Playing with Ports
With the definitions out of the way, let's dig into the benefits that a smart switch can provide. The most basic smart switch functions involve basic port control and monitoring.
In the GS108T, some of these features are located on the Switching > Ports page (Figure 6).
Figure 6: Port Configuration screen
The Port Configuration page both summarizes link status and enables setting of port speed and mode and disabling flow control. There is also a Default Priority control that allows you to set a priority from 0 (lowest) to 7 (highest) for untagged packets coming into the port.
Things you can do with these settings are:
- Shut off troublesome users/devices - The Port Speed control can be set to 100M, 10M, Auto and Disable. The last setting effectively unplugs the device from the network. Although you could always yank a cable out, a smart switch lets you do it remotely. This can be handy if the switch is located someplace where you, the network administrator, usually are not, like a basement or closet.
- (Crudely) control bandwidth - Setting port speed also provides brute-force bandwidth control. By forcing a port to 10 or 100 Mbps, you can put a real crimp in local bandwidth hogging. I say local because the resolution of this setting isn't fine enough to provide effective bandwidth control of Internet traffic. If you have only 5 Mbps of Internet download speed, setting Suzie's port speed to 10 Mbps isn't going to limit her ability to hog the family Internet connection.
But how do you know who is hogging bandwidth? All you need to do is check the port statistics. In the GS108T, these are on the Monitoring > Ports page (Figure 7). I would have preferred that the positions of the Summary and selected port statistics were reversed, since you generally have to look at the overall picture before you drill down to a specific port.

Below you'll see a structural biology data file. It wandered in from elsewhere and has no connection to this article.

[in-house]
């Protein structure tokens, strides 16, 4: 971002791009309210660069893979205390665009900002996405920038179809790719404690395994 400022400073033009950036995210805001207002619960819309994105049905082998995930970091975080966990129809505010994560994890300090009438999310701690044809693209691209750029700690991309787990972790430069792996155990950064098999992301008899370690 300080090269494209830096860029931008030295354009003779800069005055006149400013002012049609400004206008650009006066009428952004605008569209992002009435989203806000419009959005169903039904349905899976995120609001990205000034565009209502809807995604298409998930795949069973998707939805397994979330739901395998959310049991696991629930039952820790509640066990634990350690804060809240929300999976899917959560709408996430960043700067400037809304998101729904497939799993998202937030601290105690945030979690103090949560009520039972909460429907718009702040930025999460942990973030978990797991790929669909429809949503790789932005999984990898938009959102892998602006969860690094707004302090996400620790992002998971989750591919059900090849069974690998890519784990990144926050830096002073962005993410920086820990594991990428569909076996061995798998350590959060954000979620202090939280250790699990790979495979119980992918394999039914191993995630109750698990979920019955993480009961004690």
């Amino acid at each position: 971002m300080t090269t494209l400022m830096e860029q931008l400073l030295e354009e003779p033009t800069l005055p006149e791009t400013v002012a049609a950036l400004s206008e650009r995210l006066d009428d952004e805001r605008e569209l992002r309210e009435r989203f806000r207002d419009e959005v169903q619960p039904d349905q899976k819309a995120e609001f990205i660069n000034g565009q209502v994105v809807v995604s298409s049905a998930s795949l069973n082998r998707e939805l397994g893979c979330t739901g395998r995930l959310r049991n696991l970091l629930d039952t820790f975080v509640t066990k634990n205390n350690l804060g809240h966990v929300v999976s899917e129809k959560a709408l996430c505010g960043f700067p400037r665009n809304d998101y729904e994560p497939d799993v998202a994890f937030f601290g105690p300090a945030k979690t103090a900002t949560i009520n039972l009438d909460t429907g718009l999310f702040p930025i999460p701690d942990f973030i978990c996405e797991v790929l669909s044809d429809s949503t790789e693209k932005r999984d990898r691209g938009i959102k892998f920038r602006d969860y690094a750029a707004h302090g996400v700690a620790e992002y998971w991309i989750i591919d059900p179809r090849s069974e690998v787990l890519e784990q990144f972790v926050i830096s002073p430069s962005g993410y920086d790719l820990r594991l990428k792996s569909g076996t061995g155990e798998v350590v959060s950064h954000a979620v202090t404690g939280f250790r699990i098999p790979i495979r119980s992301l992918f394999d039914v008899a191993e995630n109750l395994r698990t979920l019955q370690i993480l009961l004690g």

Figure 7: Port Statistics
One glance at the Summary Bytes fields shows that Port 8 has the highest traffic, which makes sense because it is used to uplink the switch to my main LAN switch. The upper part of Figure 7 shows the detailed statistics for Port 8, which show nothing particularly unusual.
In addition to seeing where your bandwidth is going, statistics can also help you troubleshoot slow or intermittent connection problems. The Summary Drop Packets field could be helpful for finding overloaded uplink ports, but it only reflects packets dropped due to Flow Control back pressure or switch memory overload. More helpful fields might be the Errors and Collision fields for Transmit and Error, Fragments, Jabbers, UnderSizePkts and OverSizePkts fields.
Mirroring to Sniff
The last basic port feature provided by smart switches is port mirroring, which is used when you need to packet sniff with Wireshark. Doug Reid's series will take you through the basis of using this popular, free packet capture and analysis program. But unless the traffic you want to analyze is flowing to or from the system that Wireshark is running on, you'll need to mirror the port(s).
In the days before inexpensive switches, network hubs were used to create LANs. Hubs are Layer 1 devices, which simply copy all data coming into each port out to all other ports in the hub. This was bad for busy LANs because individual ports could easily become overloaded by traffic on other ports. But it was great for packet sniffing, since you could simply plug your sniffer into any port and see traffic on all other connected devices.
Switches send received data only to the port that connects to the device with the data packet's destination MAC address. So plugging a packet sniffer into a switch port will only detect traffic intended for the device that the sniffer is running on.
But port mirroring lets you copy data on other switch ports to a destination port. Figure 8 shows the GS108T's port mirroring (Monitoring > Mirroring) configured to copy transmit and receive data on port 8 to port 1. (You can also configure transmit only or receive only mirroring.) Since port 8 is being used as the uplink port, this would allow me to sniff all traffic in and out of the switch.
Figure 8: Port mirroring
These are some of the most basic features that smart switches provide. Next time, we'll explore features that can enhance your small LAN's security.